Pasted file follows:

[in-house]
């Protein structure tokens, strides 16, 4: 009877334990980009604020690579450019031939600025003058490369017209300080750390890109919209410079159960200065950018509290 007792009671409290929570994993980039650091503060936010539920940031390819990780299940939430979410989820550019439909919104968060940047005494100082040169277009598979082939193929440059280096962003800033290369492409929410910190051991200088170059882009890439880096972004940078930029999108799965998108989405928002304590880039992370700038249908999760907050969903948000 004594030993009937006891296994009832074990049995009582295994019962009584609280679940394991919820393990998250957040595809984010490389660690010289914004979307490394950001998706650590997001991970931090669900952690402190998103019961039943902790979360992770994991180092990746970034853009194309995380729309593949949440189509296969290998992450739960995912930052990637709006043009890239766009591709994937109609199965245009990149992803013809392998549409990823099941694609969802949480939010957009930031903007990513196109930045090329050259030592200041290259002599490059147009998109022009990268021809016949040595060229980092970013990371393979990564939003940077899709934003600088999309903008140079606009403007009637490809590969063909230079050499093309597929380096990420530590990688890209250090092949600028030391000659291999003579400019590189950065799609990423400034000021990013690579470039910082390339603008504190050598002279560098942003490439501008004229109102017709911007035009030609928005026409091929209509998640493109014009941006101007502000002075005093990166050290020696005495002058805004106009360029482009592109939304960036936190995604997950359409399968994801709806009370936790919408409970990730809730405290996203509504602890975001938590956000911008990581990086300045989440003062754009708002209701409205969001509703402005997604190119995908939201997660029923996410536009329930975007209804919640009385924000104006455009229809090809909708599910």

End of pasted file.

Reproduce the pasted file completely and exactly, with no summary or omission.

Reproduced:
[in-house]
């Protein structure tokens, strides 16, 4: 009877334990980009604020690579450019031939600025003058490369017209300080750390890109919209410079159960200065950018509290 007792009671409290929570994993980039650091503060936010539920940031390819990780299940939430979410989820550019439909919104968060940047005494100082040169277009598979082939193929440059280096962003800033290369492409929410910190051991200088170059882009890439880096972004940078930029999108799965998108989405928002304590880039992370700038249908999760907050969903948000 004594030993009937006891296994009832074990049995009582295994019962009584609280679940394991919820393990998250957040595809984010490389660690010289914004979307490394950001998706650590997001991970931090669900952690402190998103019961039943902790979360992770994991180092990746970034853009194309995380729309593949949440189509296969290998992450739960995912930052990637709006043009890239766009591709994937109609199965245009990149992803013809392998549409990823099941694609969802949480939010957009930031903007990513196109930045090329050259030592200041290259002599490059147009998109022009990268021809016949040595060229980092970013990371393979990564939003940077899709934003600088999309903008140079606009403007009637490809590969063909230079050499093309597929380096990420530590990688890209250090092949600028030391000659291999003579400019590189950065799609990423400034000021990013690579470039910082390339603008504190050598002279560098942003490439501008004229109102017709911007035009030609928005026409091929209509998640493109014009941006101007502000002075005093990166050290020696005495002058805004106009360029482009592109939304960036936190995604997950359409399968994801709806009370936790919408409970990730809730405290996203509504602890975001938590956000911008990581990086300045989440003062754009708002209701409205969001509703402005997604190119995908939201997660029923996410536009329930975007209804919640009385924000104006455009229809090809909708599910």